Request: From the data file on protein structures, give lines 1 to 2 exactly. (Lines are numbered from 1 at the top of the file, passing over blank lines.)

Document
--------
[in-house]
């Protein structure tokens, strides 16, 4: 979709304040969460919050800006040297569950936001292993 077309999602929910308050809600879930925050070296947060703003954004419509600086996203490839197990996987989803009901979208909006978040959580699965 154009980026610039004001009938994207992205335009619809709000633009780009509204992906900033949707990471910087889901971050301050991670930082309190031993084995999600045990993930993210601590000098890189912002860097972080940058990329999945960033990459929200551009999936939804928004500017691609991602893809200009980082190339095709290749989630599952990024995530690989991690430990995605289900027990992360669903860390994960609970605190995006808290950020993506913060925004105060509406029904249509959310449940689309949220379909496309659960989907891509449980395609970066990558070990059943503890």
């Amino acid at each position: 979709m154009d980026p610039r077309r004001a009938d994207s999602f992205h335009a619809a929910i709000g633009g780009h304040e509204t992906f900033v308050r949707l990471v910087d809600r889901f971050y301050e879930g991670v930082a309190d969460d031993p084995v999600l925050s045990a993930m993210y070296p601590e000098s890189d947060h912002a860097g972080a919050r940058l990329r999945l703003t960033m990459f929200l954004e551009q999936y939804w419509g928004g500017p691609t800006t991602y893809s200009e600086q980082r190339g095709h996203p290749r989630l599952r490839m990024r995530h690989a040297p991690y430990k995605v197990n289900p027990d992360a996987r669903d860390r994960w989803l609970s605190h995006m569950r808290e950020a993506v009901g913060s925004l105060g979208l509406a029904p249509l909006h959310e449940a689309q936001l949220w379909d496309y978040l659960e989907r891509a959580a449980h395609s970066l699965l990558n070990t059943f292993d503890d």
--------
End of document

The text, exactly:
[in-house]
């Protein structure tokens, strides 16, 4: 979709304040969460919050800006040297569950936001292993 077309999602929910308050809600879930925050070296947060703003954004419509600086996203490839197990996987989803009901979208909006978040959580699965 154009980026610039004001009938994207992205335009619809709000633009780009509204992906900033949707990471910087889901971050301050991670930082309190031993084995999600045990993930993210601590000098890189912002860097972080940058990329999945960033990459929200551009999936939804928004500017691609991602893809200009980082190339095709290749989630599952990024995530690989991690430990995605289900027990992360669903860390994960609970605190995006808290950020993506913060925004105060509406029904249509959310449940689309949220379909496309659960989907891509449980395609970066990558070990059943503890």